Patterson, Benton Rain 1929–
Patterson, Benton Rain 1929–
Born December 2, 1929, in New Orleans, LA; son of E. Palmer (an accountant) and Jess (a homemaker) Patterson; married Patricia Roberts (a homemaker), January 14, 1951; children: James R., Benton Rain, Jr., Margaret Patterson Elfvin, Coleman, Gina. Education: Stetson University, A.B, 1950; East Texas State University, M.A, 1979. Politics: Democrat. Religion: Baptist.
Held various editorial and writing positions at newspapers and magazines, including Saturday Evening Post, New York Times Magazine, and Dominion, in Louisiana, Mississippi, Oklahoma, Alabama, Missouri, Pennsylvania, Connecticut, and New York, 1951-67; Guideposts, New York, NY, managing editor, 1967-75, executive editor, 1975, director of creative development, 1975-76, contributing editor, 1976—; North Texas State University, Denton, lecturer, 1977-80; University of Florida, Gainesville, assistant professor, 1980-85, associate professor, beginning 1985, became emeritus associate professor of journalism.
Jesse H. Neal Award, American Business Press, 1967, for an article on a race riot in Newark, NJ, published in Food Topics.
Write to Be Read: A Practical Guide to Feature Writing, Iowa State University Press (Ames, IA), 1986.
(With Coleman E.P. Patterson) The Editor-in-Chief: A Practical Management Guide for Magazine Editors, Iowa State University Press (Ames, IA), 1997, 2nd edition, 2003.
A Reporter's Interview with Jesus, Tyndale House (Wheaton, IL), 2000.
Harold and William: The Battle for England, A.D. 1064-66, Cooper Square Press (New York, NY), 2001.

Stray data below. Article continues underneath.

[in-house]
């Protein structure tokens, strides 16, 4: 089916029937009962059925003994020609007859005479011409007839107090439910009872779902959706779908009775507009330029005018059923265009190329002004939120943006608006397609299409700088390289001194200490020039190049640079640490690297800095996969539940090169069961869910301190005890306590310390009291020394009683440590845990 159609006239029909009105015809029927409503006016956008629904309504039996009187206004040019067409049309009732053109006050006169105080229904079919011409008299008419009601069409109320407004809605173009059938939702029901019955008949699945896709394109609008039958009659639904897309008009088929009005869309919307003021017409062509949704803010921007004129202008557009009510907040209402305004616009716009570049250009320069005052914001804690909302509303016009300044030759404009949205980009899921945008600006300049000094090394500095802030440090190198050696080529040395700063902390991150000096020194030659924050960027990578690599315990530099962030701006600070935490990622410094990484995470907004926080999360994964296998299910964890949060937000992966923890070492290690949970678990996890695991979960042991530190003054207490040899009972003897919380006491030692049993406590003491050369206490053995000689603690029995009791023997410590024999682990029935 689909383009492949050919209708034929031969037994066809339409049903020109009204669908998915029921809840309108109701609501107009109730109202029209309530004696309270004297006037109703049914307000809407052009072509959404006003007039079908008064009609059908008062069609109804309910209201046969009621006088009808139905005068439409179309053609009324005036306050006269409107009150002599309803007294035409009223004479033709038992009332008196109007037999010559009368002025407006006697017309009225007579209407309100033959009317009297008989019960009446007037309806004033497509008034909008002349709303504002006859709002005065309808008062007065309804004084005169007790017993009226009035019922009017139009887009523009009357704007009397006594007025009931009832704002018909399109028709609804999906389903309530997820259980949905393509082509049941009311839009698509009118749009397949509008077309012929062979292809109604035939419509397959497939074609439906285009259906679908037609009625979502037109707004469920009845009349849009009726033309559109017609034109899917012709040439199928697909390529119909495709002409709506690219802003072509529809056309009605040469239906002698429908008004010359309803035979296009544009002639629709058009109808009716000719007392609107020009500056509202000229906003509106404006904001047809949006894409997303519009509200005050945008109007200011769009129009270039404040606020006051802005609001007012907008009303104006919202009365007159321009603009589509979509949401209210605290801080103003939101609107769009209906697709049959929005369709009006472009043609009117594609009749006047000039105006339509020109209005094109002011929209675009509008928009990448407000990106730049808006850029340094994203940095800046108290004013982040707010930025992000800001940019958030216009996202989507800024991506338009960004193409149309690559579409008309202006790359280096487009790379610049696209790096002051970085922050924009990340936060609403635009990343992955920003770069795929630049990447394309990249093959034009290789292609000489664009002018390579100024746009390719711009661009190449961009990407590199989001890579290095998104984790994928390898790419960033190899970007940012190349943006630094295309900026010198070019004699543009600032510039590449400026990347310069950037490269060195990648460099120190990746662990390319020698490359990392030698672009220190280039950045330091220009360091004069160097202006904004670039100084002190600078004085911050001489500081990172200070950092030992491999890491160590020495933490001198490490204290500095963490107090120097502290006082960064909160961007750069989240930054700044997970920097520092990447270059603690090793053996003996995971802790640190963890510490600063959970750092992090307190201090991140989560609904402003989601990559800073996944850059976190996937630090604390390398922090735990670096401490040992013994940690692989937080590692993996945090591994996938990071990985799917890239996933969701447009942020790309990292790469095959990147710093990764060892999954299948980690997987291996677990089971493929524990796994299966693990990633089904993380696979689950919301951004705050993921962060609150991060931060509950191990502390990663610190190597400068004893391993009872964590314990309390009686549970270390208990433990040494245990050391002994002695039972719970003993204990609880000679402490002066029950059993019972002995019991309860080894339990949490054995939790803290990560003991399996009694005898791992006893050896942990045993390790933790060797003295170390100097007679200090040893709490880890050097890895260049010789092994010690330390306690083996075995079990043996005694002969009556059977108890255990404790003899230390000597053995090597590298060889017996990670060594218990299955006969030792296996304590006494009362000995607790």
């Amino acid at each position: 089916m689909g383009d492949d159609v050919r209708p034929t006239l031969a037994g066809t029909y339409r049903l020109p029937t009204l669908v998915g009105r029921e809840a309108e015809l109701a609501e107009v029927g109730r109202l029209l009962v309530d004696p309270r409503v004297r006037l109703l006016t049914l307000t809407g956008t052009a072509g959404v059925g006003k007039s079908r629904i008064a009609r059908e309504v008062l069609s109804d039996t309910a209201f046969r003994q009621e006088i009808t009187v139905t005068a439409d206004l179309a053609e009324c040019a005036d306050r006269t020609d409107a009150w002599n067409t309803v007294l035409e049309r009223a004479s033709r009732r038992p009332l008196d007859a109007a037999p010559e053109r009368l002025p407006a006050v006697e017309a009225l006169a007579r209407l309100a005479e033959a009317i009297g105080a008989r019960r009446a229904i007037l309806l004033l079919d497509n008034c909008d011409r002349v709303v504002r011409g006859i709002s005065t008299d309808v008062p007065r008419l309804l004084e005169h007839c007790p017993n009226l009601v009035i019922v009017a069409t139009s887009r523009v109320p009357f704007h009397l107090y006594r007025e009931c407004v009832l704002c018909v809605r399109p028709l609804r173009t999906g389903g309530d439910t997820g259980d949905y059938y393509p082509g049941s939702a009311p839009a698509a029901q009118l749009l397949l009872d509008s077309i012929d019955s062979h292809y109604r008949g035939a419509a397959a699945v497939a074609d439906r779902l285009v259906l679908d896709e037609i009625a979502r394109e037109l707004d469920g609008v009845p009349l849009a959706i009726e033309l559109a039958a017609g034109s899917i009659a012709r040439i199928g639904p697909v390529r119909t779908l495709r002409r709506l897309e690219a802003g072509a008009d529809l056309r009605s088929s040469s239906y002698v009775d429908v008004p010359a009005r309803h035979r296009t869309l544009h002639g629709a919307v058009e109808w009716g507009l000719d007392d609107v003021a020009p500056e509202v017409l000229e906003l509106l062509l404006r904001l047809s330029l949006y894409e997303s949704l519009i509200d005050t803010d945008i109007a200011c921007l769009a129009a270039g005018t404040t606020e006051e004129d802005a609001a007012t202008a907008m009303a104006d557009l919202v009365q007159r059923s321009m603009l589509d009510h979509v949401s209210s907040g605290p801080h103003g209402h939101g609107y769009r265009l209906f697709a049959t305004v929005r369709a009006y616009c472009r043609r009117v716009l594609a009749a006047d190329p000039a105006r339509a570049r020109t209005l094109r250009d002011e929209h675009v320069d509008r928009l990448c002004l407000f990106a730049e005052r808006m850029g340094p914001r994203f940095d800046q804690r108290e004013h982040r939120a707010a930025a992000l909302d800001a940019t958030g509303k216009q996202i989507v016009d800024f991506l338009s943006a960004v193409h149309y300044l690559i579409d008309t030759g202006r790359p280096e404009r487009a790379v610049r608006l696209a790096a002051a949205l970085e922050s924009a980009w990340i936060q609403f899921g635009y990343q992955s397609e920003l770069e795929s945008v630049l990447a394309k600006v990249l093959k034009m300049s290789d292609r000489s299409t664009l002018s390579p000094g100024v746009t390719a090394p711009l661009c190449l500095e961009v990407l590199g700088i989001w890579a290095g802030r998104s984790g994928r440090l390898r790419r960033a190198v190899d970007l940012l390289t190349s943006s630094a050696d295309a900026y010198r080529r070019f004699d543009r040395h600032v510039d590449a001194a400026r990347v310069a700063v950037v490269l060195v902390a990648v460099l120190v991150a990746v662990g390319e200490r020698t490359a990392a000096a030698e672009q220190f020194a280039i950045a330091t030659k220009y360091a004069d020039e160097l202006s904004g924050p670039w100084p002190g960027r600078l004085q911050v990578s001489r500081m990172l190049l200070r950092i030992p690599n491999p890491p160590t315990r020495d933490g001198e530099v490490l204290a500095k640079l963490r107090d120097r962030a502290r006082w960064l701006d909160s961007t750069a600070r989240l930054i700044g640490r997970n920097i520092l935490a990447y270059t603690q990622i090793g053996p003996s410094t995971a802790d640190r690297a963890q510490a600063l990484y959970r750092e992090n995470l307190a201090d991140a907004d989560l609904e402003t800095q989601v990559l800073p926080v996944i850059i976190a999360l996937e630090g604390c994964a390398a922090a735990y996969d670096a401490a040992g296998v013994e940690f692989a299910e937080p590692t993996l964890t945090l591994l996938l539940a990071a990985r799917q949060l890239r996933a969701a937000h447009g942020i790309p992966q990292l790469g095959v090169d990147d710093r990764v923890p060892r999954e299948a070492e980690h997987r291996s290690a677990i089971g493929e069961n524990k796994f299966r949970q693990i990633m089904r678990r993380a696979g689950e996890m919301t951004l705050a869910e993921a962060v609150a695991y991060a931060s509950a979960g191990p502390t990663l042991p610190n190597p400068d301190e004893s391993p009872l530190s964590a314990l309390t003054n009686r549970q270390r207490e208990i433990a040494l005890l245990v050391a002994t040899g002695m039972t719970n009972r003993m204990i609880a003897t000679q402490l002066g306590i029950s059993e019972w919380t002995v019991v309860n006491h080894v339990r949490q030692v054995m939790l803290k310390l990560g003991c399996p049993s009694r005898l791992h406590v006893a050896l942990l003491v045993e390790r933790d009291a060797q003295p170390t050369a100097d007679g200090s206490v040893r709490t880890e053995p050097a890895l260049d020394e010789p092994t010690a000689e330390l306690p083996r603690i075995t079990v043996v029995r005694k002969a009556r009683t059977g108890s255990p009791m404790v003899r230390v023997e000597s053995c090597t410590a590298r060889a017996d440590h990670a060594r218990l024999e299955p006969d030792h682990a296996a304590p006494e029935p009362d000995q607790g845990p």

Washington and Cornwallis: The Battle for America, 1775-1783, Taylor Trade Publishers (Lanham, MD), 2004.
Benton Rain Patterson, a former journalism professor, is the author of guides on writing and editing as well as a number of works of historical nonfiction. His first published work, Write to Be Read: A Practical Guide to Feature Writing, appeared in 1986. Patterson once told CA: "I wrote Write to Be Read to let young writers know what it is they should be trying to achieve in their writing and to show them how to do it. The book emphasizes angle, structure, and—most important, the elements of good writing: narrative, description, and quotes. It places great weight on anecdotes; it also emphasizes interviewing. The book is sort of a distillation of my experiences with writers as a newspaper and magazine editor over a career of more than thirty years." A former associate editor of the Saturday Evening Post and editor of Dominion magazine, Patterson also penned The Editor-in-Chief: A Practical Management Guide for Magazine Editors.